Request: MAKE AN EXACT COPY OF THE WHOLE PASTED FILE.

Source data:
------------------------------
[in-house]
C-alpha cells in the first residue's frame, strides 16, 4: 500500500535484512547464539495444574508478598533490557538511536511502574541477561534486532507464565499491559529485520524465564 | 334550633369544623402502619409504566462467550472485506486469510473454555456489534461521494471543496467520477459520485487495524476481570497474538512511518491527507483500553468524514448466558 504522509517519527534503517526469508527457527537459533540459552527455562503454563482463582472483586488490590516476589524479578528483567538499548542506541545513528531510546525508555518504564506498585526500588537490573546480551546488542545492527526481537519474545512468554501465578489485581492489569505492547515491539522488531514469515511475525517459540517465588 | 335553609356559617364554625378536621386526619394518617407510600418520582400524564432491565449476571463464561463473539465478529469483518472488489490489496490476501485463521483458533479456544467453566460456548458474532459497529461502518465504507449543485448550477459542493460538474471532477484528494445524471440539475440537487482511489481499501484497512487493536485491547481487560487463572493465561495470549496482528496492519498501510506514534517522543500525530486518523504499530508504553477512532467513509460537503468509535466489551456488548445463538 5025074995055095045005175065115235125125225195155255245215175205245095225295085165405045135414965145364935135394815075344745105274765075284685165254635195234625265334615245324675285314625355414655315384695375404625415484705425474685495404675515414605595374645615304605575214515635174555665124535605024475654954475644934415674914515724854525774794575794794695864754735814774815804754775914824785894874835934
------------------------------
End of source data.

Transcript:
[in-house]
C-alpha cells in the first residue's frame, strides 16, 4: 500500500535484512547464539495444574508478598533490557538511536511502574541477561534486532507464565499491559529485520524465564 | 334550633369544623402502619409504566462467550472485506486469510473454555456489534461521494471543496467520477459520485487495524476481570497474538512511518491527507483500553468524514448466558 504522509517519527534503517526469508527457527537459533540459552527455562503454563482463582472483586488490590516476589524479578528483567538499548542506541545513528531510546525508555518504564506498585526500588537490573546480551546488542545492527526481537519474545512468554501465578489485581492489569505492547515491539522488531514469515511475525517459540517465588 | 335553609356559617364554625378536621386526619394518617407510600418520582400524564432491565449476571463464561463473539465478529469483518472488489490489496490476501485463521483458533479456544467453566460456548458474532459497529461502518465504507449543485448550477459542493460538474471532477484528494445524471440539475440537487482511489481499501484497512487493536485491547481487560487463572493465561495470549496482528496492519498501510506514534517522543500525530486518523504499530508504553477512532467513509460537503468509535466489551456488548445463538 5025074995055095045005175065115235125125225195155255245215175205245095225295085165405045135414965145364935135394815075344745105274765075284685165254635195234625265334615245324675285314625355414655315384695375404625415484705425474685495404675515414605595374645615304605575214515635174555665124535605024475654954475644934415674914515724854525774794575794794695864754735814774815804754775914824785894874835934